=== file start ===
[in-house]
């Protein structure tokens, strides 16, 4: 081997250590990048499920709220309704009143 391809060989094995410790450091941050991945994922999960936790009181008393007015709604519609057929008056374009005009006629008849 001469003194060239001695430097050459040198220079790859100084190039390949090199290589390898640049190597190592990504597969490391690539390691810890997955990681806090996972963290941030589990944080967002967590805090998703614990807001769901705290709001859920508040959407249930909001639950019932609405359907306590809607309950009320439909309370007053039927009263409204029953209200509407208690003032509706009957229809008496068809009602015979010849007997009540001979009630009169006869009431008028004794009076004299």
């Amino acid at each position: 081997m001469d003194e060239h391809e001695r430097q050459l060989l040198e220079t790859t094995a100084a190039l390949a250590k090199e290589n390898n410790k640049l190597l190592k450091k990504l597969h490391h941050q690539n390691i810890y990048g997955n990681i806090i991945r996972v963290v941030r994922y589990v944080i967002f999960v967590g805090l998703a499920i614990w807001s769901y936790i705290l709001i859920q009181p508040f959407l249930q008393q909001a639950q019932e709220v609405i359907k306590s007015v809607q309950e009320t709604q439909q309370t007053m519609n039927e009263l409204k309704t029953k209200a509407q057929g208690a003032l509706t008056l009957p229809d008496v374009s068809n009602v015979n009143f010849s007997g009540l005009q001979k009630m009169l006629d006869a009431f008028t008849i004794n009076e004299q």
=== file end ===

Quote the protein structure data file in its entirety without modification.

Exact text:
[in-house]
């Protein structure tokens, strides 16, 4: 081997250590990048499920709220309704009143 391809060989094995410790450091941050991945994922999960936790009181008393007015709604519609057929008056374009005009006629008849 001469003194060239001695430097050459040198220079790859100084190039390949090199290589390898640049190597190592990504597969490391690539390691810890997955990681806090996972963290941030589990944080967002967590805090998703614990807001769901705290709001859920508040959407249930909001639950019932609405359907306590809607309950009320439909309370007053039927009263409204029953209200509407208690003032509706009957229809008496068809009602015979010849007997009540001979009630009169006869009431008028004794009076004299």
């Amino acid at each position: 081997m001469d003194e060239h391809e001695r430097q050459l060989l040198e220079t790859t094995a100084a190039l390949a250590k090199e290589n390898n410790k640049l190597l190592k450091k990504l597969h490391h941050q690539n390691i810890y990048g997955n990681i806090i991945r996972v963290v941030r994922y589990v944080i967002f999960v967590g805090l998703a499920i614990w807001s769901y936790i705290l709001i859920q009181p508040f959407l249930q008393q909001a639950q019932e709220v609405i359907k306590s007015v809607q309950e009320t709604q439909q309370t007053m519609n039927e009263l409204k309704t029953k209200a509407q057929g208690a003032l509706t008056l009957p229809d008496v374009s068809n009602v015979n009143f010849s007997g009540l005009q001979k009630m009169l006629d006869a009431f008028t008849i004794n009076e004299q």